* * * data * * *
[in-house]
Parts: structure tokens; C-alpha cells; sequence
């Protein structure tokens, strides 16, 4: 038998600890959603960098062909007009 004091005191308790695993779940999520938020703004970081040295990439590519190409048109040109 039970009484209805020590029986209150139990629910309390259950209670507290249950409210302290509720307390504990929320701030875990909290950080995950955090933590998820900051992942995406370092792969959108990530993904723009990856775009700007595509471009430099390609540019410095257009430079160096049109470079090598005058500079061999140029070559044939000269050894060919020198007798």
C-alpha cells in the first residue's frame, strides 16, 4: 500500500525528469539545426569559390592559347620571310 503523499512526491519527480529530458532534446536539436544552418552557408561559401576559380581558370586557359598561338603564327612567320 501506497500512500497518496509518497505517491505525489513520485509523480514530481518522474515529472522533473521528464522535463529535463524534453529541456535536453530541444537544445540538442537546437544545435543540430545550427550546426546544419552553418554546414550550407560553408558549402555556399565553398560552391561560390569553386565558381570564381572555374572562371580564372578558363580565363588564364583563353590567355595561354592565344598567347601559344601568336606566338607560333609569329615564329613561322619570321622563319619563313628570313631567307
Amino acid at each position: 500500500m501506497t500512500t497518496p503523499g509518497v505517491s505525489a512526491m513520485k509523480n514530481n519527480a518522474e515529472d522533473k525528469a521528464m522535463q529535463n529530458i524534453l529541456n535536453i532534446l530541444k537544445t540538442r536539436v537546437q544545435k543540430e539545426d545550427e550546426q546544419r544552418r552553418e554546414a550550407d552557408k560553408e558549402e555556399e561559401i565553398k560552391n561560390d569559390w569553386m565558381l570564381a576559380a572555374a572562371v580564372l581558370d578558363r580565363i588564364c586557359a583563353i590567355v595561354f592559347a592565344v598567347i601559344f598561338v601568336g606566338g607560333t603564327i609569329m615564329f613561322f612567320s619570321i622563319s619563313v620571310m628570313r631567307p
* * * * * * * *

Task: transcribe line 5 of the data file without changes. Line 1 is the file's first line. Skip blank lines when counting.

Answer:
Amino acid at each position: 500500500m501506497t500512500t497518496p503523499g509518497v505517491s505525489a512526491m513520485k509523480n514530481n519527480a518522474e515529472d522533473k525528469a521528464m522535463q529535463n529530458i524534453l529541456n535536453i532534446l530541444k537544445t540538442r536539436v537546437q544545435k543540430e539545426d545550427e550546426q546544419r544552418r552553418e554546414a550550407d552557408k560553408e558549402e555556399e561559401i565553398k560552391n561560390d569559390w569553386m565558381l570564381a576559380a572555374a572562371v580564372l581558370d578558363r580565363i588564364c586557359a583563353i590567355v595561354f592559347a592565344v598567347i601559344f598561338v601568336g606566338g607560333t603564327i609569329m615564329f613561322f612567320s619570321i622563319s619563313v620571310m628570313r631567307p